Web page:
One of the issues you come up against when trying to sew a handmade wardrobe is to understand which clothes are really the ones that you reach for in the morning. I make a lot of lovely clothes, some of which I do reach for instinctively, but others which I have to think about before I put them on. Clothes that take a little more planning: buttoned shirts, jumpsuits, highly colourful or patterned fabrics. Without fail, however, one type of garment I reach for when I’m in a rush is a loose knit dress. It’s easy, you only need one item of clothing, you don’t need to consider your underwear too closely and a myriad of other easy reasons.
However, it’s not something I’ve made too many of. I guess post-childbirth I owned plenty and it’s only recently I really got rid of the last few. They weren’t even especially flattering. but, as per my reasoning above, I reached for them constantly. So – all this brings me to the Seamwork Tacara, which definitely fits into the “easy-to-wear cocoon dress” category. I liked the look of it when it was released, but sort of dismissed it as a dress that looked great on the tall, slim model, but would look like a tent on me. Then several versions appeared on the old Internet (in particular on the ladies in this Curvy Sewing Collective post) and I started to reconsider, because it looked bloomin’ marvellous on them.
My sister visited back in late spring and we decided to make something together. I can’t remember how we settled on the Tacara, but her version also looked really great and I decided I would make one too, especially since I’d then already stuck the pdf together! So even though it’s the first version for myself, it’s really a repeat dress in a way, which is why it’s one of the garments on my list of TNTs to make over summer.
In actual sizing, I am currently between a 14 and a 16, but choosing using my high bust measurement would mean choosing a size 12. There is an absolute ton of ease in this dress, so I decided to make a straight 12 and see how it ended up. I figured it was imperative to get a nice neat fit at the shoulders area to avoid looking like a cube. As you can see, it was a decent decision and there’s still plenty of room for me to move around without feeling like I’m drowning. It also seems, from the reviews I’ve read, that many other sewists decided to go down a size or two as well, so I would say check the finished measurements carefully before you cut into your fabric!
I was all prepared to make the wearable muslin in a pink French terry I got recently, but I just wasn’t feeling it somehow. So at the last minute I switched it out for this blue floral double-brushed poly (DBP), which I picked up at Joanns for a pittance eons ago, before I even knew what DBP was. It’s one of the few knits that I prefer cutting with scissors as anything with poly content seems to leave those hard little fuzzy ridges on your cutting mat (know what I mean?) that are the devil to get off. DBP doesn’t seem to shift around as much as a rayon knit does, so it was reasonably painless to cut compared to some slinky knits I’ve wrestled with. It is worth noting it doesn’t breathe too well though, which I found out at a baseball game in the sun the other day. Whew!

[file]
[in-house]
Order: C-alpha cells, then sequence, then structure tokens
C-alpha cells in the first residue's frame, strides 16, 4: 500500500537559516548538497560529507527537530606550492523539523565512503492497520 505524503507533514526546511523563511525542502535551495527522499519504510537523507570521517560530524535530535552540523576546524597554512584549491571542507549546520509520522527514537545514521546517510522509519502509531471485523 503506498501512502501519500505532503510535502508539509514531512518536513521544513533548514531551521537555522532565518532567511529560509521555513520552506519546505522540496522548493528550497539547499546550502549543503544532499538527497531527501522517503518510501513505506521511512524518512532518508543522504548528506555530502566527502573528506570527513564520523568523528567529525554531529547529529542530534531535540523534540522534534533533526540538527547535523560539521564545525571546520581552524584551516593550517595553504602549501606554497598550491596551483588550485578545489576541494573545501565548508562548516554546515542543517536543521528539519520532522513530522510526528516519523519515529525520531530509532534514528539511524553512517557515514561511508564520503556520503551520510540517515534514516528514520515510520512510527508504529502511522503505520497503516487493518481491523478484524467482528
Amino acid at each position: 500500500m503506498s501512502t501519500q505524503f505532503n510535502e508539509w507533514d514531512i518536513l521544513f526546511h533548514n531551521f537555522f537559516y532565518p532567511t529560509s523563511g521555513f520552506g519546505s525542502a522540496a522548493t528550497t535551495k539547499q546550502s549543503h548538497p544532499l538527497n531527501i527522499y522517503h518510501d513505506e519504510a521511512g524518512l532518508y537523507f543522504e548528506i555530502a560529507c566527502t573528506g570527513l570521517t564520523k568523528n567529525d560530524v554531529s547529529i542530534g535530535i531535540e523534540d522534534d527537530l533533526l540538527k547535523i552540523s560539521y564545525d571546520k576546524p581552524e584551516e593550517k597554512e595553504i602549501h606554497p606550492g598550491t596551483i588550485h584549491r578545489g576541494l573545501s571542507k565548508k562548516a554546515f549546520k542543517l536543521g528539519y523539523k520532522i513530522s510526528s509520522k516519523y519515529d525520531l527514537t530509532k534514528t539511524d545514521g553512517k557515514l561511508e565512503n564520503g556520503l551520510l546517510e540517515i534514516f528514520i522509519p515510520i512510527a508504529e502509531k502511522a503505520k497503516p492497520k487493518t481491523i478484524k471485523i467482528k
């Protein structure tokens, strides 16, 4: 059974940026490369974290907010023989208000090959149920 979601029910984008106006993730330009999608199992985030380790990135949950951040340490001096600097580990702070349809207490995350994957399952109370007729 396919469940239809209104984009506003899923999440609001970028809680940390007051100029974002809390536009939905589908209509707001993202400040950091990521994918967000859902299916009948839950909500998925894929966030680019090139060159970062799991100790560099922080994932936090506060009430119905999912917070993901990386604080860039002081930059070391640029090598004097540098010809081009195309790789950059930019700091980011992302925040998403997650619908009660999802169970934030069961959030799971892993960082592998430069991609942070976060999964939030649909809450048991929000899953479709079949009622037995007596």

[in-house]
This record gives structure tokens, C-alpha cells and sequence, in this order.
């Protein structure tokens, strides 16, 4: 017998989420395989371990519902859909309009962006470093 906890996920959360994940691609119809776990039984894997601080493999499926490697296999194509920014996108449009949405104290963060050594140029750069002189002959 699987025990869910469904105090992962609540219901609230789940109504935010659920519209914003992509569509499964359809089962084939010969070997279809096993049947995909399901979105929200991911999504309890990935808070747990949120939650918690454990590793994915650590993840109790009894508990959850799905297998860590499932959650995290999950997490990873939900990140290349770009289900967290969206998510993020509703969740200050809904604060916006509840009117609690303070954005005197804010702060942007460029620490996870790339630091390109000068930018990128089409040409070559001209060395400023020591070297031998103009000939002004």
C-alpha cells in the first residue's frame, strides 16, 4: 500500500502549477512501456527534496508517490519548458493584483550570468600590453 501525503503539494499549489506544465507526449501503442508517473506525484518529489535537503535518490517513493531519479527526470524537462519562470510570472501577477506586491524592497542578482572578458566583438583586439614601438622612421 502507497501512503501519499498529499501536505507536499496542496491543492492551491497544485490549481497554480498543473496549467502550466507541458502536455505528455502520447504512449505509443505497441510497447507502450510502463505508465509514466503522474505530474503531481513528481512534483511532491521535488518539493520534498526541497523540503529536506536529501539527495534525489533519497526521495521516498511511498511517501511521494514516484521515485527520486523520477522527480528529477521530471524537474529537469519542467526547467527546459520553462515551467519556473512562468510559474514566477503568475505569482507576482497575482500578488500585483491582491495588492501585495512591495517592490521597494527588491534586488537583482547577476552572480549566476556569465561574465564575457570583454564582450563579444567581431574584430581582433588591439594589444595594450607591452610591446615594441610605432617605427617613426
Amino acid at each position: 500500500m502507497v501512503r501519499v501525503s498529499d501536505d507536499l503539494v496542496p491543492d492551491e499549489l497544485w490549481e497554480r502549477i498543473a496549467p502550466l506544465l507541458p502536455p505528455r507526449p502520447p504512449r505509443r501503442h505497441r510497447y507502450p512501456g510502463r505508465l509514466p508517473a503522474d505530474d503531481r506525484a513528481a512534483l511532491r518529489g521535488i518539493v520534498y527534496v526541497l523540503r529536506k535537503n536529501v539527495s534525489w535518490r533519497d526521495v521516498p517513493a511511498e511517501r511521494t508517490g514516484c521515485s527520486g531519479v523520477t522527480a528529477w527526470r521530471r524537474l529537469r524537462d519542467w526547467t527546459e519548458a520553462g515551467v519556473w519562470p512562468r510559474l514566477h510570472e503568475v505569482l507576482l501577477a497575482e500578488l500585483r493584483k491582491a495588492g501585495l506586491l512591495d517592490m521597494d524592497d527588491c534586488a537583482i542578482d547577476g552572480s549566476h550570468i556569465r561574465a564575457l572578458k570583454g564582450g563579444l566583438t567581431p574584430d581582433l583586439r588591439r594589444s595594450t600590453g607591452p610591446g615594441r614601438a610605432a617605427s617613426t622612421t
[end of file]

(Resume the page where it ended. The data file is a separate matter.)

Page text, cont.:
Construction-wise, the Tacara is a simple make. I didn’t care for the pocket construction: I used the instructions because they were different to my usual method (even methods from previous Seamwork patterns), but they seemed needlessly faffy. Now I’ve finished, I can’t decide if you make the pockets like that to emphasise the cocoon shape or if I just didn’t do a very good job of it, but next time I will use a more “normal” method to compare, because I feel like they sit a bit strangely, even after pressing – and the finish wasn’t the neatest. To try and summarise, you would normally attach the pockets and then sew the whole side seam, including pockets in a oner. This time, Seamwork has you deal with the pockets first and then sew two separate seams above and below the pocket. I’m trying to remember what we did with my sister’s Tacara. I do vaguely recall saying that the instructions were weird and we were going to do it a different way, but I can’t remember if it was that part or not. I’ll have to ask her.
Anyway, pocket issues aside, the rest of the dress is simple. The pattern has dropped shoulders and sleeves. Some people have mentioned the sleeves are a little tight – on me they are snug and I don’t usually have to make sleeve width adjustments; if you do, it would be worth checking. Otherwise, it’s a simple sew with a neckband finish at the neckline and turned hems on the sleeves and bottom.
As I hoped, the sleeker fit at the arms and shoulders means that the dress looks fine elsewhere and I’m pretty happy with the result. It’s a great one for hiding a huge lunch and, as I said at the start, that is the effect I was after. I’ve already happily reached for it on several occasions, so I think I can say – job done!